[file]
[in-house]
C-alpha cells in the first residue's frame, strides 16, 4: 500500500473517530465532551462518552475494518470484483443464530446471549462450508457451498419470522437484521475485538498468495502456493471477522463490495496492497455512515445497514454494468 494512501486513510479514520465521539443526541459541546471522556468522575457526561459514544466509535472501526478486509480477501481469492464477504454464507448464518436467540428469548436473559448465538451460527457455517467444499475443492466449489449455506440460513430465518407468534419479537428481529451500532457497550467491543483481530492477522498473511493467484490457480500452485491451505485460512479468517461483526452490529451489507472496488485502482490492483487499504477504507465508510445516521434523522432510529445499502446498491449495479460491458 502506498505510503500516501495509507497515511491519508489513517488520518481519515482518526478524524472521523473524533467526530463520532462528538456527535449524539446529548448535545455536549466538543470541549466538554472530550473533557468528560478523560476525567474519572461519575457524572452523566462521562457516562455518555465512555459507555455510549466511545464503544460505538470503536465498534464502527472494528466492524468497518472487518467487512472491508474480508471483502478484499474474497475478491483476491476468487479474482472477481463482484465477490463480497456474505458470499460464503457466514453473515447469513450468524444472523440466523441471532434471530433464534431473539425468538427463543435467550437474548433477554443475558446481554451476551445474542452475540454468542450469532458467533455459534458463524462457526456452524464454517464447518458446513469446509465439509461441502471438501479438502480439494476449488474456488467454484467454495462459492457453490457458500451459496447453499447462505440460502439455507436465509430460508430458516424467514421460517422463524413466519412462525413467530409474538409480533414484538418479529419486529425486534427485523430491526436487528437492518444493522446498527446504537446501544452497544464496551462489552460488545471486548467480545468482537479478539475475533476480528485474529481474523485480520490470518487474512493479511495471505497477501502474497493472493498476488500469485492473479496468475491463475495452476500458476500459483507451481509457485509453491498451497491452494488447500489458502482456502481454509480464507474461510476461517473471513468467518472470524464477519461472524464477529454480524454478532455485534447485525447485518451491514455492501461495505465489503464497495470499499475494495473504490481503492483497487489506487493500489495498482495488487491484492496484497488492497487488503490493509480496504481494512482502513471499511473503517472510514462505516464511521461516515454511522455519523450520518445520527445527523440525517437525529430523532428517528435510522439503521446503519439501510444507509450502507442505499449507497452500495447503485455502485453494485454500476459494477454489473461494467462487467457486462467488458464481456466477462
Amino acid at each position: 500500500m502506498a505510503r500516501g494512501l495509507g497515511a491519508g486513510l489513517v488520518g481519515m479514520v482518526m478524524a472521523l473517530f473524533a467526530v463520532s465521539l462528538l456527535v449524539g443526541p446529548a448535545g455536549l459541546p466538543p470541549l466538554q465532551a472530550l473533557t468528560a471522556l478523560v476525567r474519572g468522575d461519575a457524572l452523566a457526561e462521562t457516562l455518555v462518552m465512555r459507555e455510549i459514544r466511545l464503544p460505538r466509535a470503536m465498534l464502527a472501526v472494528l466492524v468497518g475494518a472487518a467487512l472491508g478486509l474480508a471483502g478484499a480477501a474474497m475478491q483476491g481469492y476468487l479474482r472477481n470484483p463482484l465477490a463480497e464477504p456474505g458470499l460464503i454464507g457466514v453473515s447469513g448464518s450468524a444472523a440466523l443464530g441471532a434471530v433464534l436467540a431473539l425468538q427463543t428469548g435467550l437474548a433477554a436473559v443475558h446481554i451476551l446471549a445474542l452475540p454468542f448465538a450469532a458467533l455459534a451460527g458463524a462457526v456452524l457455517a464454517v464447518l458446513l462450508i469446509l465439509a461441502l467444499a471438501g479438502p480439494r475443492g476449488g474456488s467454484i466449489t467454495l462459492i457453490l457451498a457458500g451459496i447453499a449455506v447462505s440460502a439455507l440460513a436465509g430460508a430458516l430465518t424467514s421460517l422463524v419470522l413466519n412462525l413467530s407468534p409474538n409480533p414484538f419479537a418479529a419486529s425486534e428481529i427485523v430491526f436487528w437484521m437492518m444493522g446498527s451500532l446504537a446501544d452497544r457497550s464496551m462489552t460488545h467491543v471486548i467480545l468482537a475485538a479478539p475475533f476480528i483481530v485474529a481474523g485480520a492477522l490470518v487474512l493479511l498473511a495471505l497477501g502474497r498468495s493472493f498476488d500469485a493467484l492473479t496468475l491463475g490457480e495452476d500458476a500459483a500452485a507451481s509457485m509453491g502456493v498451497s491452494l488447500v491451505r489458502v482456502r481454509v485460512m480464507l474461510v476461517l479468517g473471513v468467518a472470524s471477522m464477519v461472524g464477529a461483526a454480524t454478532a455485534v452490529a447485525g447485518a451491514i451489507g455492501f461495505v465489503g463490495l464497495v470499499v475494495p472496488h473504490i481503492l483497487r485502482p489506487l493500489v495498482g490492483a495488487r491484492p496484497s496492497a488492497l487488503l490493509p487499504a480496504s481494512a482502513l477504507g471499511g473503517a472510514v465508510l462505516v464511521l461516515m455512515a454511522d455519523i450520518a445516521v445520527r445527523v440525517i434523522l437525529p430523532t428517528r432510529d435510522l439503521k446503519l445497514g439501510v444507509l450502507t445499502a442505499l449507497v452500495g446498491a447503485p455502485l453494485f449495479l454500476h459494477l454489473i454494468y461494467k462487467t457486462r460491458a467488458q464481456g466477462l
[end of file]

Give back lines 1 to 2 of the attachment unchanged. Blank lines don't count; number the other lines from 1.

[in-house]
C-alpha cells in the first residue's frame, strides 16, 4: 500500500473517530465532551462518552475494518470484483443464530446471549462450508457451498419470522437484521475485538498468495502456493471477522463490495496492497455512515445497514454494468 494512501486513510479514520465521539443526541459541546471522556468522575457526561459514544466509535472501526478486509480477501481469492464477504454464507448464518436467540428469548436473559448465538451460527457455517467444499475443492466449489449455506440460513430465518407468534419479537428481529451500532457497550467491543483481530492477522498473511493467484490457480500452485491451505485460512479468517461483526452490529451489507472496488485502482490492483487499504477504507465508510445516521434523522432510529445499502446498491449495479460491458 502506498505510503500516501495509507497515511491519508489513517488520518481519515482518526478524524472521523473524533467526530463520532462528538456527535449524539446529548448535545455536549466538543470541549466538554472530550473533557468528560478523560476525567474519572461519575457524572452523566462521562457516562455518555465512555459507555455510549466511545464503544460505538470503536465498534464502527472494528466492524468497518472487518467487512472491508474480508471483502478484499474474497475478491483476491476468487479474482472477481463482484465477490463480497456474505458470499460464503457466514453473515447469513450468524444472523440466523441471532434471530433464534431473539425468538427463543435467550437474548433477554443475558446481554451476551445474542452475540454468542450469532458467533455459534458463524462457526456452524464454517464447518458446513469446509465439509461441502471438501479438502480439494476449488474456488467454484467454495462459492457453490457458500451459496447453499447462505440460502439455507436465509430460508430458516424467514421460517422463524413466519412462525413467530409474538409480533414484538418479529419486529425486534427485523430491526436487528437492518444493522446498527446504537446501544452497544464496551462489552460488545471486548467480545468482537479478539475475533476480528485474529481474523485480520490470518487474512493479511495471505497477501502474497493472493498476488500469485492473479496468475491463475495452476500458476500459483507451481509457485509453491498451497491452494488447500489458502482456502481454509480464507474461510476461517473471513468467518472470524464477519461472524464477529454480524454478532455485534447485525447485518451491514455492501461495505465489503464497495470499499475494495473504490481503492483497487489506487493500489495498482495488487491484492496484497488492497487488503490493509480496504481494512482502513471499511473503517472510514462505516464511521461516515454511522455519523450520518445520527445527523440525517437525529430523532428517528435510522439503521446503519439501510444507509450502507442505499449507497452500495447503485455502485453494485454500476459494477454489473461494467462487467457486462467488458464481456466477462